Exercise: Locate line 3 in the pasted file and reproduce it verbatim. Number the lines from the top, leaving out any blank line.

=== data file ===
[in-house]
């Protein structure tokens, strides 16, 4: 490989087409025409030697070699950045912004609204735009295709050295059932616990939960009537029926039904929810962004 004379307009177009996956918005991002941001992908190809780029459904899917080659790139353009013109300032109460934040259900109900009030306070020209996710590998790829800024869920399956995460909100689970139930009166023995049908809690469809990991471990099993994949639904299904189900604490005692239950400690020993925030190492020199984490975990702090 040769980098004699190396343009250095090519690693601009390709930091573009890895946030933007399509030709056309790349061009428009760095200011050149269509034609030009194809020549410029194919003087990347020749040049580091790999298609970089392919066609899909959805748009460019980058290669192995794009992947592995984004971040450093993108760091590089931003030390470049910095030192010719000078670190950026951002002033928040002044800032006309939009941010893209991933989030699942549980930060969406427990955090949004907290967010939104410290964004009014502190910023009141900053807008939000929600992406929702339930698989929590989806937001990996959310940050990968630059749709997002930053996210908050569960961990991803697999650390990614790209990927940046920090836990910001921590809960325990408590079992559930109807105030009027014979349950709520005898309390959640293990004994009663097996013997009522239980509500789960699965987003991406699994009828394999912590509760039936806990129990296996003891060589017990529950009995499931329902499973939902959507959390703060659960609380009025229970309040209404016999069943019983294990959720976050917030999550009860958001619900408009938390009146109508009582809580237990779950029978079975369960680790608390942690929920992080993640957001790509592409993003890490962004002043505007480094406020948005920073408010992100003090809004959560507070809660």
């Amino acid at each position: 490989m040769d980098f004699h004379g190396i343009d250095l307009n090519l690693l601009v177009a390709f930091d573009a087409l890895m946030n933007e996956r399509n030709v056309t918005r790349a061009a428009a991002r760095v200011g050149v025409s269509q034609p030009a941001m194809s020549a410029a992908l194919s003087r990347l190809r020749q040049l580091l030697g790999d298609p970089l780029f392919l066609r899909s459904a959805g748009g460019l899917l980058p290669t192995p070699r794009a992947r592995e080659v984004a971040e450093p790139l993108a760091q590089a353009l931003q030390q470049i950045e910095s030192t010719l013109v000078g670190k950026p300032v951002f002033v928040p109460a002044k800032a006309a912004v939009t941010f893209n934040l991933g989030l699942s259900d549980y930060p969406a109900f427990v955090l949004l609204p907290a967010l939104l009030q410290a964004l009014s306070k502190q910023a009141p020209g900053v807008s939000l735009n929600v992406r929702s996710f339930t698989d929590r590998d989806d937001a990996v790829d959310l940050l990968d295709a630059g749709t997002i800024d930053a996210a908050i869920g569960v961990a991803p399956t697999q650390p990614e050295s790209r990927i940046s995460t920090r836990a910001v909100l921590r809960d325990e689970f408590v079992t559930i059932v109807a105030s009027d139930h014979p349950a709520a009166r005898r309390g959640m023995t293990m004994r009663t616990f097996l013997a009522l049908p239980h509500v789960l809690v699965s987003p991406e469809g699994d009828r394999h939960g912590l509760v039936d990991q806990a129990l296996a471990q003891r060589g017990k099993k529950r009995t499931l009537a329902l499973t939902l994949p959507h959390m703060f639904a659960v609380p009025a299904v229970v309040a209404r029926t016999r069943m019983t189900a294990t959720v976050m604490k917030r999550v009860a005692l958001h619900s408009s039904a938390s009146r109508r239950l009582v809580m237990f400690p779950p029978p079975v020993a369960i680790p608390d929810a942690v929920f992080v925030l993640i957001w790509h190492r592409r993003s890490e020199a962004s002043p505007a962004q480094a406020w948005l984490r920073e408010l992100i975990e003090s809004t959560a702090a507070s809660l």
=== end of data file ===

């Amino acid at each position: 490989m040769d980098f004699h004379g190396i343009d250095l307009n090519l690693l601009v177009a390709f930091d573009a087409l890895m946030n933007e996956r399509n030709v056309t918005r790349a061009a428009a991002r760095v200011g050149v025409s269509q034609p030009a941001m194809s020549a410029a992908l194919s003087r990347l190809r020749q040049l580091l030697g790999d298609p970089l780029f392919l066609r899909s459904a959805g748009g460019l899917l980058p290669t192995p070699r794009a992947r592995e080659v984004a971040e450093p790139l993108a760091q590089a353009l931003q030390q470049i950045e910095s030192t010719l013109v000078g670190k950026p300032v951002f002033v928040p109460a002044k800032a006309a912004v939009t941010f893209n934040l991933g989030l699942s259900d549980y930060p969406a109900f427990v955090l949004l609204p907290a967010l939104l009030q410290a964004l009014s306070k502190q910023a009141p020209g900053v807008s939000l735009n929600v992406r929702s996710f339930t698989d929590r590998d989806d937001a990996v790829d959310l940050l990968d295709a630059g749709t997002i800024d930053a996210a908050i869920g569960v961990a991803p399956t697999q650390p990614e050295s790209r990927i940046s995460t920090r836990a910001v909100l921590r809960d325990e689970f408590v079992t559930i059932v109807a105030s009027d139930h014979p349950a709520a009166r005898r309390g959640m023995t293990m004994r009663t616990f097996l013997a009522l049908p239980h509500v789960l809690v699965s987003p991406e469809g699994d009828r394999h939960g912590l509760v039936d990991q806990a129990l296996a471990q003891r060589g017990k099993k529950r009995t499931l009537a329902l499973t939902l994949p959507h959390m703060f639904a659960v609380p009025a299904v229970v309040a209404r029926t016999r069943m019983t189900a294990t959720v976050m604490k917030r999550v009860a005692l958001h619900s408009s039904a938390s009146r109508r239950l009582v809580m237990f400690p779950p029978p079975v020993a369960i680790p608390d929810a942690v929920f992080v925030l993640i957001w790509h190492r592409r993003s890490e020199a962004s002043p505007a962004q480094a406020w948005l984490r920073e408010l992100i975990e003090s809004t959560a702090a507070s809660l």